At first glance, the news looks good for consumers and business buyers: Improving the customer experience (CX) is a top priority in a majority of companies. According to a recent study by Forrester, more than 90% of senior executives say that improving CX is a “top strategic priority” for their companies. Also, a 2014 study by the Temkin Group indicates that 90% of North American firms surveyed aspire to be “customer experience leaders” within the next three years. Unfortunately, a closer look reveals the rest of the story: The Temkin Group report shows that, despite their aspirations, only 10% of companies surveyed are “truly customer centric.” Furthermore, the Forrester study concludes that “a majority of firms will show up ill-prepared to achieve their customer experience leadership goals.”
Perhaps there would be less cause for alarm if the results of these studies were exceptional, but they are not. Scores on the American Customer Satisfaction Index (ACSI) have dropped to their lowest levels in nine years. After reaching a peak in 2013 (the high watermark of the ACSI), scores have declined in every sector except e-commerce and e-business. The aggregate ACSI is now very near the baseline of 1994, and five sectors scored lower than their first year of measurement: energy, information, manufacturing/durable goods, manufacturing/nondurable goods, and finance and insurance. Taken together, these trends and findings beg a simple question: If companies really believe that improving CX is such a top priority, why aren’t more of them seeing real gains in customer satisfaction?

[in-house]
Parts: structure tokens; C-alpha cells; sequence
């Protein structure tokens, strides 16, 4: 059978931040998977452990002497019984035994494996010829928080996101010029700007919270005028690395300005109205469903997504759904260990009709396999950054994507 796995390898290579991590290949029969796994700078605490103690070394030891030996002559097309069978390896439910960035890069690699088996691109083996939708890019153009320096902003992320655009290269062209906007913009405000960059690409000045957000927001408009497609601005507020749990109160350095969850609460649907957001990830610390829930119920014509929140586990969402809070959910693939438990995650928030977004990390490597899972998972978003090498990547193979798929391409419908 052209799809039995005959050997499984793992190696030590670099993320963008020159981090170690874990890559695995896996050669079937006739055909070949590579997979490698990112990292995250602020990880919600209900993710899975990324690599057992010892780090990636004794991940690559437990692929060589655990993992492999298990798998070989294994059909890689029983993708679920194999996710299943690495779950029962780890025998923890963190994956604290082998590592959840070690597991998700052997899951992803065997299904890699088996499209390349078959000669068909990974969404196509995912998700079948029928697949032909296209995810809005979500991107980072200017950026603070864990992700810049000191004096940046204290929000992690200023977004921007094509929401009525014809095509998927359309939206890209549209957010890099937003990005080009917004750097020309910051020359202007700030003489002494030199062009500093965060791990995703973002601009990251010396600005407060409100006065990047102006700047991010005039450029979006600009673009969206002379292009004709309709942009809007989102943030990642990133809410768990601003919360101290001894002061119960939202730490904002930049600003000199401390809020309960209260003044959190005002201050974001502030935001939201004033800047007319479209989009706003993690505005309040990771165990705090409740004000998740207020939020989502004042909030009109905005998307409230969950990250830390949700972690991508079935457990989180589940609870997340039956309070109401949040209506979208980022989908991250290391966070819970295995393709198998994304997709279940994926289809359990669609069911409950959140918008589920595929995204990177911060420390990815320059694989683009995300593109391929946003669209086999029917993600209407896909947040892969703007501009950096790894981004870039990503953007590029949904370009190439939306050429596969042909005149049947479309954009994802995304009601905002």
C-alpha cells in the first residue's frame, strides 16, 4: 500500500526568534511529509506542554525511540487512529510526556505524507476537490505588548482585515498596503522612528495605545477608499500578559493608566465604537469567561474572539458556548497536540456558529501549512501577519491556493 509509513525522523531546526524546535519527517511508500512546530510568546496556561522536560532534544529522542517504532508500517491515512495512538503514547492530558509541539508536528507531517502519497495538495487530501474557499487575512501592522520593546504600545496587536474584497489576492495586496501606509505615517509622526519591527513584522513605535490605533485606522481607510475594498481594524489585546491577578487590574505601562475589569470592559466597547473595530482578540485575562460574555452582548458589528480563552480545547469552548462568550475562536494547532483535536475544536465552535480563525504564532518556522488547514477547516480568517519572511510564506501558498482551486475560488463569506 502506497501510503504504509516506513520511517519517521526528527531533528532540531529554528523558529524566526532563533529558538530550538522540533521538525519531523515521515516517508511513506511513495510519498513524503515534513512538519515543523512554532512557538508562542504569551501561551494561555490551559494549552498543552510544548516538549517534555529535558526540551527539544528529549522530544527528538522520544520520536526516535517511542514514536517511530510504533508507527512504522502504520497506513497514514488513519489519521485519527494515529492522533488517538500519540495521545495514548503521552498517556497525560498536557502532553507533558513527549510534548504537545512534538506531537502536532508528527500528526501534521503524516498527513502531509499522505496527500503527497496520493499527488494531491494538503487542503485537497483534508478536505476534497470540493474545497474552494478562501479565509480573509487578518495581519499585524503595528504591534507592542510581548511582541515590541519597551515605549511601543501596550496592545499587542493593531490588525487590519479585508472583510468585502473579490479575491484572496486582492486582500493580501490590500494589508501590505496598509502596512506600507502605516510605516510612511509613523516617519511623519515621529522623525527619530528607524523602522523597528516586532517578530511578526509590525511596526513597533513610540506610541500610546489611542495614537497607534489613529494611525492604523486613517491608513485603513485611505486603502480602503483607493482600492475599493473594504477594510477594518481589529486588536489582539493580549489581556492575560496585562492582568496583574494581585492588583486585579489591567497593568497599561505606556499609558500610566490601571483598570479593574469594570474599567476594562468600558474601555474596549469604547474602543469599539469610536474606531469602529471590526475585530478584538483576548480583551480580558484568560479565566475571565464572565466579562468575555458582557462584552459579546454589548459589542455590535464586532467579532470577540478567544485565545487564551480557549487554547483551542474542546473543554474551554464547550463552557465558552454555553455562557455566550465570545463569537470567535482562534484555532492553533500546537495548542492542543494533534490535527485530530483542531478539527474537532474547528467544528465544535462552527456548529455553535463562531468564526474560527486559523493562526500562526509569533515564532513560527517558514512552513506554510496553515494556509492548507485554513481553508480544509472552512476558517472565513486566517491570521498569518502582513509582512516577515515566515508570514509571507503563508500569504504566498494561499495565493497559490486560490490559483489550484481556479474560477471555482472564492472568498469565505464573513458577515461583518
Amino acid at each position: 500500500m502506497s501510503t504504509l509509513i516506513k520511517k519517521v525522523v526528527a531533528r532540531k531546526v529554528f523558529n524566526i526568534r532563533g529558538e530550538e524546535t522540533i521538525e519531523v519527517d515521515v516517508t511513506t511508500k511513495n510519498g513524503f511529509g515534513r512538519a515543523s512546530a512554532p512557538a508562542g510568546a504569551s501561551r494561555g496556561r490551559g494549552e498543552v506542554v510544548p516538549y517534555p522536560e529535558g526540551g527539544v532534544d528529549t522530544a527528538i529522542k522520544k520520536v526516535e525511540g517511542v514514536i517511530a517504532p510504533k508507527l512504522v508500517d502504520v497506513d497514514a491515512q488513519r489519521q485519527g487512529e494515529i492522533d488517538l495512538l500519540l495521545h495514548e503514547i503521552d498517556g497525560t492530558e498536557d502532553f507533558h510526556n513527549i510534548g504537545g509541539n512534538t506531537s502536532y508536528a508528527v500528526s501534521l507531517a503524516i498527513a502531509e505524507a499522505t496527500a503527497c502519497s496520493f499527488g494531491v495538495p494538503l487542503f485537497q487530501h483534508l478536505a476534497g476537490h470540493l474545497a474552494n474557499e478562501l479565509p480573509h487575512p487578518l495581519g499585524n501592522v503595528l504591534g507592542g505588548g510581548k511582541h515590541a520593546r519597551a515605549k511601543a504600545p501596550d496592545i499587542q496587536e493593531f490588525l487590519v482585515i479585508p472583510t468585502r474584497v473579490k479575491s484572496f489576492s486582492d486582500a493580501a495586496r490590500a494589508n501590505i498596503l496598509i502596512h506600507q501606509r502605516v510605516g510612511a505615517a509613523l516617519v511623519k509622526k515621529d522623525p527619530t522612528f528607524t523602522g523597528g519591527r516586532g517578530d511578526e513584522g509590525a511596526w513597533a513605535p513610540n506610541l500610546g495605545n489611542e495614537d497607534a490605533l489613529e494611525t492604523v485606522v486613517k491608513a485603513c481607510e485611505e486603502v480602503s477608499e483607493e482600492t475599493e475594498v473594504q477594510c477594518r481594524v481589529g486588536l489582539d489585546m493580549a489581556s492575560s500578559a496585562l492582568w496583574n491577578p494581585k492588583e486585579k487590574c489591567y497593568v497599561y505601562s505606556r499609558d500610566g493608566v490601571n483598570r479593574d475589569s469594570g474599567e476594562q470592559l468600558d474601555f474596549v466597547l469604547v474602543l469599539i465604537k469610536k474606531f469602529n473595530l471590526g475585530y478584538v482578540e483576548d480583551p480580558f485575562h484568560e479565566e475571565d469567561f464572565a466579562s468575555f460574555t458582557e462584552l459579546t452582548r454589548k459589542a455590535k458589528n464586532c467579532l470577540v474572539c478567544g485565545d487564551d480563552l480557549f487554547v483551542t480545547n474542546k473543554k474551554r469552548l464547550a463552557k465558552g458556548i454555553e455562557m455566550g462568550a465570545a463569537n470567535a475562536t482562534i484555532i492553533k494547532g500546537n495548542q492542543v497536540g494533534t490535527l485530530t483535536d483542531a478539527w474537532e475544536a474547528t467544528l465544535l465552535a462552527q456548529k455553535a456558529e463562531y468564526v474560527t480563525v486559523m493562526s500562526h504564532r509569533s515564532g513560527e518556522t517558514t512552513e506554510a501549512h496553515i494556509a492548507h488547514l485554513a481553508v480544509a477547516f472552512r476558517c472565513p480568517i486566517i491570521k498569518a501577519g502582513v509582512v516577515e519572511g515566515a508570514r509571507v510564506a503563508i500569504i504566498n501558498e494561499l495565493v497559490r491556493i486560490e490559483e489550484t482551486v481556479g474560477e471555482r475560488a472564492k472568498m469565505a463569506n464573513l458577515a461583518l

Many explanations have been offered. Some assert that buyer expectations and requirements are progressive, and that customers are always harder to satisfy in the present than they were in the past. Others blame cutbacks in service and staffing due to challenging economic conditions. Others suggest that companies themselves aren’t quite sure how to deliver great customer experiences, or have failed to enable their employees and partners to do so. Absence of a clear CX strategy and/or executive leadership, lack of budget, poor cross-functional coordination, failure to implement a disciplined CX measurement and management processes, and a host of other factors also have been cited as obstacles to success.